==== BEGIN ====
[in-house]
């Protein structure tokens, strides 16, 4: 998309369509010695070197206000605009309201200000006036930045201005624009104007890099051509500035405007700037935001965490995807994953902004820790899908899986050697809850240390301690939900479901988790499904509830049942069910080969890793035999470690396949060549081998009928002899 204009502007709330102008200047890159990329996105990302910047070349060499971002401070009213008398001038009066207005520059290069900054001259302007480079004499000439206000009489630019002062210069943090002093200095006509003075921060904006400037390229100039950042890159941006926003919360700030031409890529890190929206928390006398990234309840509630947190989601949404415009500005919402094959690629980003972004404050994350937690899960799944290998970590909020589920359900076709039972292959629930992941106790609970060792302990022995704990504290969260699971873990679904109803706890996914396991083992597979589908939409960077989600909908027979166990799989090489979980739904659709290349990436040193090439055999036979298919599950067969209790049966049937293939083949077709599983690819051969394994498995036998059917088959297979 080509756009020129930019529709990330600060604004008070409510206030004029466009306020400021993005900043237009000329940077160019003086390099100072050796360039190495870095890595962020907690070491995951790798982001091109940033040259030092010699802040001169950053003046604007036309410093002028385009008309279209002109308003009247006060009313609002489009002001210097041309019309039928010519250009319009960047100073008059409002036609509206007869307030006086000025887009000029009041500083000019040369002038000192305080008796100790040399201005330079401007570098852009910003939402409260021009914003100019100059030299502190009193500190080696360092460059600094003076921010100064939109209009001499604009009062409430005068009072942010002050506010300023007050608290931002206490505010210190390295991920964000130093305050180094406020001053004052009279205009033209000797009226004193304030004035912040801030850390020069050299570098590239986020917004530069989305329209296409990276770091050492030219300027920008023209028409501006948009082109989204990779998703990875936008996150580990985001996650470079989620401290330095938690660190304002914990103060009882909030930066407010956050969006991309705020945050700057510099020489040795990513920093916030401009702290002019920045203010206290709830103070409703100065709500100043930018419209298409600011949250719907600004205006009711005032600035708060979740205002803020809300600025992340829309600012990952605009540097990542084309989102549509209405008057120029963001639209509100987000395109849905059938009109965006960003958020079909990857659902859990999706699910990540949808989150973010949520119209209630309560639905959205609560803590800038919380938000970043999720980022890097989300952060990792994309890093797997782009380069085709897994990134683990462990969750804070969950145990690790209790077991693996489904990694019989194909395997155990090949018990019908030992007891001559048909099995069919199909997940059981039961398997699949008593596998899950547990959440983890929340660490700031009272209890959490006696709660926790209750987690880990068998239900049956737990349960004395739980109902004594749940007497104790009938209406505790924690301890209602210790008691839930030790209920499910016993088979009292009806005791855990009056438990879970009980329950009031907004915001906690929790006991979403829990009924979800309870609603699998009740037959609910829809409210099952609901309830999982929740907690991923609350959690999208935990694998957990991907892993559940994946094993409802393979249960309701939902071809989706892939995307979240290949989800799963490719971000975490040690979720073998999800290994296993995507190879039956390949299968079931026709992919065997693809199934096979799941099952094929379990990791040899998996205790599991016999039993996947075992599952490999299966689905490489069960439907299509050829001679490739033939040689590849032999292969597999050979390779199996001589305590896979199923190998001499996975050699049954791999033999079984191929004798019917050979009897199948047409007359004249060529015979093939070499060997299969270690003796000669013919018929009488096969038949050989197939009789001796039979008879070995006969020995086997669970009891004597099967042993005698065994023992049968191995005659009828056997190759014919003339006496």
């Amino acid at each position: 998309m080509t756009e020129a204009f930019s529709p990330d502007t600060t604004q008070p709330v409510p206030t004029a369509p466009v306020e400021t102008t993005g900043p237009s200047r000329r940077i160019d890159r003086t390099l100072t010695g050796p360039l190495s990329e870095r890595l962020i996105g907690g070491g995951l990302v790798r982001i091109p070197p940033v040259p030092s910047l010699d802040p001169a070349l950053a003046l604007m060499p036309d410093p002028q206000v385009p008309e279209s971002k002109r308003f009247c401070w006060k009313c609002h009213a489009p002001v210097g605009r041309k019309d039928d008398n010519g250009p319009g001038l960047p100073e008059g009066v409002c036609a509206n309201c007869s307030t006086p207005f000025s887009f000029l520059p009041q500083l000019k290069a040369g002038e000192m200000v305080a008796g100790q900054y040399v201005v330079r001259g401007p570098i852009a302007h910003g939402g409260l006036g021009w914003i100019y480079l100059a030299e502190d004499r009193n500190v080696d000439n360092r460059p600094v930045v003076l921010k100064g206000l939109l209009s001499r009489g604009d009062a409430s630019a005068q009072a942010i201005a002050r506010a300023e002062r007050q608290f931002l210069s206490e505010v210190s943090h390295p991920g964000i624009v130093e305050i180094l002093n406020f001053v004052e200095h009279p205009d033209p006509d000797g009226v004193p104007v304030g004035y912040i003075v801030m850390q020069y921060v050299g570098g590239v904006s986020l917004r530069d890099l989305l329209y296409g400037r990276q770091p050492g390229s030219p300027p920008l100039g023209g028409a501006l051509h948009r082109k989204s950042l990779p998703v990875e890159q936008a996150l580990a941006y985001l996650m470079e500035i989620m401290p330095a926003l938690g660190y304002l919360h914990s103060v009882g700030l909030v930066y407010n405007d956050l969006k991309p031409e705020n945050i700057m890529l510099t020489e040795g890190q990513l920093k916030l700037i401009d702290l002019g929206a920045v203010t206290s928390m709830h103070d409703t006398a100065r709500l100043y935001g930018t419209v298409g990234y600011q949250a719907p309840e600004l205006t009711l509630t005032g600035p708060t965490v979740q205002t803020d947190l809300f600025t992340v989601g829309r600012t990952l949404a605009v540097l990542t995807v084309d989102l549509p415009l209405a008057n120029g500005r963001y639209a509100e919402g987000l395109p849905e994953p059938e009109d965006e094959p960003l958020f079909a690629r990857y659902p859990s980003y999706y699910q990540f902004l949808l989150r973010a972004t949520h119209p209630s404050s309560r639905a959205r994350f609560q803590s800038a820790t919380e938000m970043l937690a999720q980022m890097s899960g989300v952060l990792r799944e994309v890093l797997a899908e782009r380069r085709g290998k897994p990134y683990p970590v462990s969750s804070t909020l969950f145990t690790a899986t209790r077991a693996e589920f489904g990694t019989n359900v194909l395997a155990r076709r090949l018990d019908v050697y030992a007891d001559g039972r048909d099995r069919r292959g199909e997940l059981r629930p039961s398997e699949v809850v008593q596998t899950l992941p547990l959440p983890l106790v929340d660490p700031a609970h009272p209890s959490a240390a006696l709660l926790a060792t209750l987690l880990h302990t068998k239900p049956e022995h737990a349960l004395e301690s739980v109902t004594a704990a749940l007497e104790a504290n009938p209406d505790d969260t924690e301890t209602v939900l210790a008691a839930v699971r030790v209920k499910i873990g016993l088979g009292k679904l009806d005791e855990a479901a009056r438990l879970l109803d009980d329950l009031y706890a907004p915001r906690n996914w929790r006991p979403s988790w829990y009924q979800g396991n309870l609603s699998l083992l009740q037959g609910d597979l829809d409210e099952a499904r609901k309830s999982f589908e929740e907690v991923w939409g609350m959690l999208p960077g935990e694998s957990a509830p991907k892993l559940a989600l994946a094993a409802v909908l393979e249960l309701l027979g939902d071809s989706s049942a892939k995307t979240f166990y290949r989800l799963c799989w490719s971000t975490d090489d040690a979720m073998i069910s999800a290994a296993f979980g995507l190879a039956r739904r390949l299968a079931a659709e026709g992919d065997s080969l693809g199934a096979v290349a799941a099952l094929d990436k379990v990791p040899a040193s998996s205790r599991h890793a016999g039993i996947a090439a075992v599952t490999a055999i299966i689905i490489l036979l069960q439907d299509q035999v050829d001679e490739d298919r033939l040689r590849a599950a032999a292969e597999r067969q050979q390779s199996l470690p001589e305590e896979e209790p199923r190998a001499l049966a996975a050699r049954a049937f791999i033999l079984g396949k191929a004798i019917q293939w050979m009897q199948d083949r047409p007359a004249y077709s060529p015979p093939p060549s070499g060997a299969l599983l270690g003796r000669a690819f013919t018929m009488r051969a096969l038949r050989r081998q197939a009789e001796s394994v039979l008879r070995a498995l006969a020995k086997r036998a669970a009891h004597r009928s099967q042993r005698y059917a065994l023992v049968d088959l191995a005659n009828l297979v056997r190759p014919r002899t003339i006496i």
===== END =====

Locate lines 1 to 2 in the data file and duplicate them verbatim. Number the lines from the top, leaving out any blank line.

[in-house]
């Protein structure tokens, strides 16, 4: 998309369509010695070197206000605009309201200000006036930045201005624009104007890099051509500035405007700037935001965490995807994953902004820790899908899986050697809850240390301690939900479901988790499904509830049942069910080969890793035999470690396949060549081998009928002899 204009502007709330102008200047890159990329996105990302910047070349060499971002401070009213008398001038009066207005520059290069900054001259302007480079004499000439206000009489630019002062210069943090002093200095006509003075921060904006400037390229100039950042890159941006926003919360700030031409890529890190929206928390006398990234309840509630947190989601949404415009500005919402094959690629980003972004404050994350937690899960799944290998970590909020589920359900076709039972292959629930992941106790609970060792302990022995704990504290969260699971873990679904109803706890996914396991083992597979589908939409960077989600909908027979166990799989090489979980739904659709290349990436040193090439055999036979298919599950067969209790049966049937293939083949077709599983690819051969394994498995036998059917088959297979 080509756009020129930019529709990330600060604004008070409510206030004029466009306020400021993005900043237009000329940077160019003086390099100072050796360039190495870095890595962020907690070491995951790798982001091109940033040259030092010699802040001169950053003046604007036309410093002028385009008309279209002109308003009247006060009313609002489009002001210097041309019309039928010519250009319009960047100073008059409002036609509206007869307030006086000025887009000029009041500083000019040369002038000192305080008796100790040399201005330079401007570098852009910003939402409260021009914003100019100059030299502190009193500190080696360092460059600094003076921010100064939109209009001499604009009062409430005068009072942010002050506010300023007050608290931002206490505010210190390295991920964000130093305050180094406020001053004052009279205009033209000797009226004193304030004035912040801030850390020069050299570098590239986020917004530069989305329209296409990276770091050492030219300027920008023209028409501006948009082109989204990779998703990875936008996150580990985001996650470079989620401290330095938690660190304002914990103060009882909030930066407010956050969006991309705020945050700057510099020489040795990513920093916030401009702290002019920045203010206290709830103070409703100065709500100043930018419209298409600011949250719907600004205006009711005032600035708060979740205002803020809300600025992340829309600012990952605009540097990542084309989102549509209405008057120029963001639209509100987000395109849905059938009109965006960003958020079909990857659902859990999706699910990540949808989150973010949520119209209630309560639905959205609560803590800038919380938000970043999720980022890097989300952060990792994309890093797997782009380069085709897994990134683990462990969750804070969950145990690790209790077991693996489904990694019989194909395997155990090949018990019908030992007891001559048909099995069919199909997940059981039961398997699949008593596998899950547990959440983890929340660490700031009272209890959490006696709660926790209750987690880990068998239900049956737990349960004395739980109902004594749940007497104790009938209406505790924690301890209602210790008691839930030790209920499910016993088979009292009806005791855990009056438990879970009980329950009031907004915001906690929790006991979403829990009924979800309870609603699998009740037959609910829809409210099952609901309830999982929740907690991923609350959690999208935990694998957990991907892993559940994946094993409802393979249960309701939902071809989706892939995307979240290949989800799963490719971000975490040690979720073998999800290994296993995507190879039956390949299968079931026709992919065997693809199934096979799941099952094929379990990791040899998996205790599991016999039993996947075992599952490999299966689905490489069960439907299509050829001679490739033939040689590849032999292969597999050979390779199996001589305590896979199923190998001499996975050699049954791999033999079984191929004798019917050979009897199948047409007359004249060529015979093939070499060997299969270690003796000669013919018929009488096969038949050989197939009789001796039979008879070995006969020995086997669970009891004597099967042993005698065994023992049968191995005659009828056997190759014919003339006496």